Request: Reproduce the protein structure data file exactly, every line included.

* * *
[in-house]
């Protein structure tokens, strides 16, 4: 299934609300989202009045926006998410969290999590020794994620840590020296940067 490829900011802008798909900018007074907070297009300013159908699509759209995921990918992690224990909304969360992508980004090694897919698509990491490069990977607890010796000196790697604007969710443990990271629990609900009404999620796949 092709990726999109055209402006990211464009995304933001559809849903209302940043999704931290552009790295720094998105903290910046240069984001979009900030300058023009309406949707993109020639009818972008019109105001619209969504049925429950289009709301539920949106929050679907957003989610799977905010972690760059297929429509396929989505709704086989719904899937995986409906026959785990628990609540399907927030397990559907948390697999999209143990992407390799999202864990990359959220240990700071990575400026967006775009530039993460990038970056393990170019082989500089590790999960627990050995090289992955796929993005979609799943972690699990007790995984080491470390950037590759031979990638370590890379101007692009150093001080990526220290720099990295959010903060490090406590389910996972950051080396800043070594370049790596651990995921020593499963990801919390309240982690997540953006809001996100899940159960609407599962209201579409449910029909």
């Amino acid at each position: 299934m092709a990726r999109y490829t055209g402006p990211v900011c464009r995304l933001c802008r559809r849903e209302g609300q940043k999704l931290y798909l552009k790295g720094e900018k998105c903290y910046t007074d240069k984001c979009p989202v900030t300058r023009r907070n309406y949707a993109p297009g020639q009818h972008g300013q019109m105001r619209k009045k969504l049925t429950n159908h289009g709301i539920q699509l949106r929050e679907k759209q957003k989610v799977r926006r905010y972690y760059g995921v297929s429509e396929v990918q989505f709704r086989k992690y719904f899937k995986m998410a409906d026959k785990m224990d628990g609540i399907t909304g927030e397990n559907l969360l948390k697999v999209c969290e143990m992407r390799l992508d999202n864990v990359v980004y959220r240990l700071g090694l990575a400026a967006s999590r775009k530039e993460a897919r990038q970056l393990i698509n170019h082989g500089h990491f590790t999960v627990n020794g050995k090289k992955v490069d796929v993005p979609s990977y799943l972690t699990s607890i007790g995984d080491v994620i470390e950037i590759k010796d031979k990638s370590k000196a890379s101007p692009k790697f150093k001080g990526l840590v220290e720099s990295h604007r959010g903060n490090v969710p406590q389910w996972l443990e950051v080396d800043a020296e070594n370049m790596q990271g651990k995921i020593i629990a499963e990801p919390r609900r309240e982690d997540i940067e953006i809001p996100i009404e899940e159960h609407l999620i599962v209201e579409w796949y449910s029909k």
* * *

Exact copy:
[in-house]
């Protein structure tokens, strides 16, 4: 299934609300989202009045926006998410969290999590020794994620840590020296940067 490829900011802008798909900018007074907070297009300013159908699509759209995921990918992690224990909304969360992508980004090694897919698509990491490069990977607890010796000196790697604007969710443990990271629990609900009404999620796949 092709990726999109055209402006990211464009995304933001559809849903209302940043999704931290552009790295720094998105903290910046240069984001979009900030300058023009309406949707993109020639009818972008019109105001619209969504049925429950289009709301539920949106929050679907957003989610799977905010972690760059297929429509396929989505709704086989719904899937995986409906026959785990628990609540399907927030397990559907948390697999999209143990992407390799999202864990990359959220240990700071990575400026967006775009530039993460990038970056393990170019082989500089590790999960627990050995090289992955796929993005979609799943972690699990007790995984080491470390950037590759031979990638370590890379101007692009150093001080990526220290720099990295959010903060490090406590389910996972950051080396800043070594370049790596651990995921020593499963990801919390309240982690997540953006809001996100899940159960609407599962209201579409449910029909």
């Amino acid at each position: 299934m092709a990726r999109y490829t055209g402006p990211v900011c464009r995304l933001c802008r559809r849903e209302g609300q940043k999704l931290y798909l552009k790295g720094e900018k998105c903290y910046t007074d240069k984001c979009p989202v900030t300058r023009r907070n309406y949707a993109p297009g020639q009818h972008g300013q019109m105001r619209k009045k969504l049925t429950n159908h289009g709301i539920q699509l949106r929050e679907k759209q957003k989610v799977r926006r905010y972690y760059g995921v297929s429509e396929v990918q989505f709704r086989k992690y719904f899937k995986m998410a409906d026959k785990m224990d628990g609540i399907t909304g927030e397990n559907l969360l948390k697999v999209c969290e143990m992407r390799l992508d999202n864990v990359v980004y959220r240990l700071g090694l990575a400026a967006s999590r775009k530039e993460a897919r990038q970056l393990i698509n170019h082989g500089h990491f590790t999960v627990n020794g050995k090289k992955v490069d796929v993005p979609s990977y799943l972690t699990s607890i007790g995984d080491v994620i470390e950037i590759k010796d031979k990638s370590k000196a890379s101007p692009k790697f150093k001080g990526l840590v220290e720099s990295h604007r959010g903060n490090v969710p406590q389910w996972l443990e950051v080396d800043a020296e070594n370049m790596q990271g651990k995921i020593i629990a499963e990801p919390r609900r309240e982690d997540i940067e953006i809001p996100i009404e899940e159960h609407l999620i599962v209201e579409w796949y449910s029909k």